How the iSIM might give your next phone a huge battery

The iPhone X’s notch turned out to be the “next big thing” in phone design, but the next (next) big thing might not even be noticeable to the naked eye. ARM has developed new iSIM technology that might eventually see the trusty, but ever cumbersome SIM card going away for good.

But for now, temper those expectations as it’s making its debut in Internet of Things (IoT) devices. This new SIM replacement is integrated right into the processor and thus, takes up far less space than even eSIM, the impressive SIM card-less tech recently used in the Google Pixel 2 and Apple Watch 3, let alone an entire SIM card slot. 

Conceptually, iSIM isn’t too different than the eSIM, though its dimensions are stark by comparison. Compared to ARM’s new tech that is said to be smaller than a “millimeter squared”, eSIM consumes 6 x 5mm of space inside of the phone – precious space that manufacturers could use to boost RAM or pack in a larger battery.

In with the new SIM

The main motivator behind the creation of iSIM is to make way for new hardware innovation, which given the diminutive size of many IoT devices, any extra space is a good thing. But the implications for the tech could (and will likely be) far-reaching into other product categories.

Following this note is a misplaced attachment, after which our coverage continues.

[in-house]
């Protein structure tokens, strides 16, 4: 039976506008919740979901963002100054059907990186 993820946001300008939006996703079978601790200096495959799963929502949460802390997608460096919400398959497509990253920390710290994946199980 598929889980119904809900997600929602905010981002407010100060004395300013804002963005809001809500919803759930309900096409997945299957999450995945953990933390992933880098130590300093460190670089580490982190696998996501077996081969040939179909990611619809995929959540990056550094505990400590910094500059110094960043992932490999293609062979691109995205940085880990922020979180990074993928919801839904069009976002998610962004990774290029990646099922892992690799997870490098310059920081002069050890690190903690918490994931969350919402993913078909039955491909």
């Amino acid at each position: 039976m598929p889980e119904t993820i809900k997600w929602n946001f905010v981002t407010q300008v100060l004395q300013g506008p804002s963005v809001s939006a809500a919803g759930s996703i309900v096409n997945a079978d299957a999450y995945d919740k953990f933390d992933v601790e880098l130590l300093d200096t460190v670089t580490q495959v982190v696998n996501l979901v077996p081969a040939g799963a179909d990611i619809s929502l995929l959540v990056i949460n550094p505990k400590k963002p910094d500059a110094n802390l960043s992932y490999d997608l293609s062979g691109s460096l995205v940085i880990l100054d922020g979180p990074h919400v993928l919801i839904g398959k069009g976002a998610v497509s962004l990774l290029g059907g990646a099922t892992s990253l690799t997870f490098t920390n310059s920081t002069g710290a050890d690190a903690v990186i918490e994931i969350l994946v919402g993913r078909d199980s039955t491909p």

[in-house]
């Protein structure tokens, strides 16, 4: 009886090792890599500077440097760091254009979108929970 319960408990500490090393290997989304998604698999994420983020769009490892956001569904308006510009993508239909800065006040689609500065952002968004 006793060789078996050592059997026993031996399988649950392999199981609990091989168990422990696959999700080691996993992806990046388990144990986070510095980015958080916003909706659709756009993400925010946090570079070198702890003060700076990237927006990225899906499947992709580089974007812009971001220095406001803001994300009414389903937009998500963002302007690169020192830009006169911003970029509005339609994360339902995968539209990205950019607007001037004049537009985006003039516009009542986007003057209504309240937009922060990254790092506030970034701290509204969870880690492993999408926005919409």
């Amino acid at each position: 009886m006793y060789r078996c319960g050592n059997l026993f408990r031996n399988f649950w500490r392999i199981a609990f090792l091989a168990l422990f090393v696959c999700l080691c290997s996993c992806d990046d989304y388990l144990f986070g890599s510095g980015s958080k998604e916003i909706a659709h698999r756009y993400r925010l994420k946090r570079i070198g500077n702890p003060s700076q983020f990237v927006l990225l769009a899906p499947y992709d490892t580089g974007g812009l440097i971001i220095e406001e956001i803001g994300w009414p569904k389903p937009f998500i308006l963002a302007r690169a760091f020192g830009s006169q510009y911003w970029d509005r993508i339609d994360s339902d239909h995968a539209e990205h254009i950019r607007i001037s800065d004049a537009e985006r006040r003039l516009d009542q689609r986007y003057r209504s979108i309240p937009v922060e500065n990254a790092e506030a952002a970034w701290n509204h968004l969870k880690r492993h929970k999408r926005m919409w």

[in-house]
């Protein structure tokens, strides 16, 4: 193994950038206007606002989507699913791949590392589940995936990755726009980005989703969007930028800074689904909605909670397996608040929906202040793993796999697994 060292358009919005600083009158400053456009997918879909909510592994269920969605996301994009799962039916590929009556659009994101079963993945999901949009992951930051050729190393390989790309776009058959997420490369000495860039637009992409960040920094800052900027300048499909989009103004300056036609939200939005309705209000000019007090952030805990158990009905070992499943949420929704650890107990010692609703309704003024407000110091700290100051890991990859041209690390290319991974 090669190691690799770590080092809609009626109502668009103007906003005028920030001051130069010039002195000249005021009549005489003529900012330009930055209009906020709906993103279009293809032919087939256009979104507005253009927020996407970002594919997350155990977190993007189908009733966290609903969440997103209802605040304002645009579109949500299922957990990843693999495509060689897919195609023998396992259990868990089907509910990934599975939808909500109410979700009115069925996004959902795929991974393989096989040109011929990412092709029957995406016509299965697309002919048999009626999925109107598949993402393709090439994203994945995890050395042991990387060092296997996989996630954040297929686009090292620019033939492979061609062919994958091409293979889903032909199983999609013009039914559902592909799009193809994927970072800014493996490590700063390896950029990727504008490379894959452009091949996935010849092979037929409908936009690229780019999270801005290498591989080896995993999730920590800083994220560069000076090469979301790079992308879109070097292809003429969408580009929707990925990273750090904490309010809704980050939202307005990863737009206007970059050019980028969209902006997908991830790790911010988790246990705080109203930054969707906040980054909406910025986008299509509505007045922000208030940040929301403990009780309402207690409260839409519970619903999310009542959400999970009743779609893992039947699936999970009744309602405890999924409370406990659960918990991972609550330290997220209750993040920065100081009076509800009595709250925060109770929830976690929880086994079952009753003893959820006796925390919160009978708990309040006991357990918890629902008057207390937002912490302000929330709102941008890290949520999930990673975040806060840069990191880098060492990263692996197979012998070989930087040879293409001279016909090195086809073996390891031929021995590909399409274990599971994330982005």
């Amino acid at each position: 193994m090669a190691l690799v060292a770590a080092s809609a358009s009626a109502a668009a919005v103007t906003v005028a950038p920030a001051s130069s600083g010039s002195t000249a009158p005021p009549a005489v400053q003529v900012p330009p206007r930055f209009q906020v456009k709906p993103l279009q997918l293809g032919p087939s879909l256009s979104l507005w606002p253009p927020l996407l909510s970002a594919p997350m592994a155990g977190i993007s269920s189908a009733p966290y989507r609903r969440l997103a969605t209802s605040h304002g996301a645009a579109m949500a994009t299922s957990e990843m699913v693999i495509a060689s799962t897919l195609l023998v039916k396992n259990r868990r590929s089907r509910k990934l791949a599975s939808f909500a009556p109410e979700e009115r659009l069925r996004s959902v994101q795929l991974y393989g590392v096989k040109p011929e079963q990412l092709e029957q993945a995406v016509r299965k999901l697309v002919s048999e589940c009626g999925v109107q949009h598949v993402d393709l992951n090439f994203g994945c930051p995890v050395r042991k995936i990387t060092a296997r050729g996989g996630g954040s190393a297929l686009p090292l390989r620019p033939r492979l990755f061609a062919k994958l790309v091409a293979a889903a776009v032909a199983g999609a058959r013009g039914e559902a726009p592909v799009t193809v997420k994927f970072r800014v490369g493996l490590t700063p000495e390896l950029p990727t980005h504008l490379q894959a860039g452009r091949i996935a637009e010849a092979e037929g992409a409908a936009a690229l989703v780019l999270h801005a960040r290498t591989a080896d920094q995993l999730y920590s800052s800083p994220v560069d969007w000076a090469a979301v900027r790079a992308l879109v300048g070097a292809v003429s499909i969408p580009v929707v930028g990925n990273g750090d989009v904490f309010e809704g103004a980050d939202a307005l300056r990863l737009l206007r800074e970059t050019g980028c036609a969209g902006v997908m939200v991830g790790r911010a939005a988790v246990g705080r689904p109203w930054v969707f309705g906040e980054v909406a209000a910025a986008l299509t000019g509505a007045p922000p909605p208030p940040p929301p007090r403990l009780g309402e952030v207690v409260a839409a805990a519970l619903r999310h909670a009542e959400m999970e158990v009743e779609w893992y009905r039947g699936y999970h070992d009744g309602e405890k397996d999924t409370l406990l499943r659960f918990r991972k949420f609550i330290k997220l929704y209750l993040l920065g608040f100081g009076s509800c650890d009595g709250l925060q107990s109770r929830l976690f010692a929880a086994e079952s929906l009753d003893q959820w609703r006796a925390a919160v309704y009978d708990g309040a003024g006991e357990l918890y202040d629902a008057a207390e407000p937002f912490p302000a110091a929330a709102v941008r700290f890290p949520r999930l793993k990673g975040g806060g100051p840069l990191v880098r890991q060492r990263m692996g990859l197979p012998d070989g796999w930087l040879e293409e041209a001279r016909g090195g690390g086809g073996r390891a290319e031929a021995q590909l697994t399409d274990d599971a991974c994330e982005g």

Phones, wearables and tablets come to mind first, which would benefit greatly from iSIM technology from a hardware perspective, as mentioned earlier.

In addition to saving you the dreaded hassle of fussing with SIM cards, eliminating the need for a SIM card would save manufacturers some money, which are costly to produce – apparently around “tens of cents” each, according to a statement provided to The Verge. That might not sound like much, but any cash saved on SIM-related hardware could be allocated toward more titillating features.  

But there are other advantages at bay, like having your contacts, carrier settings and other pertinent account data stored securely on the iSIM, and by extension, the cloud, which presents a more formidable roadblock for phone thieves to penetrate.

Lastly, while several phone makers have figured out ways to make waterproof devices with SIM card slots, removing the manual SIM technology would make future smartphones more resilient to the elements.

We’ll likely see more phones adopting SIM-less features in the near future, perhaps with the Google Pixel 3 and the iPhone X2. Heck, maybe we’ll even see some MWC 2018 announcements ditching SIM altogether.

Via WCCF Tech

Cameron Faulkner

Cameron is a writer at The Verge, focused on reviews, deals coverage, and news. He wrote for magazines and websites such as The Verge, TechRadar, Practical Photoshop, Polygon, Eater and Al Bawaba.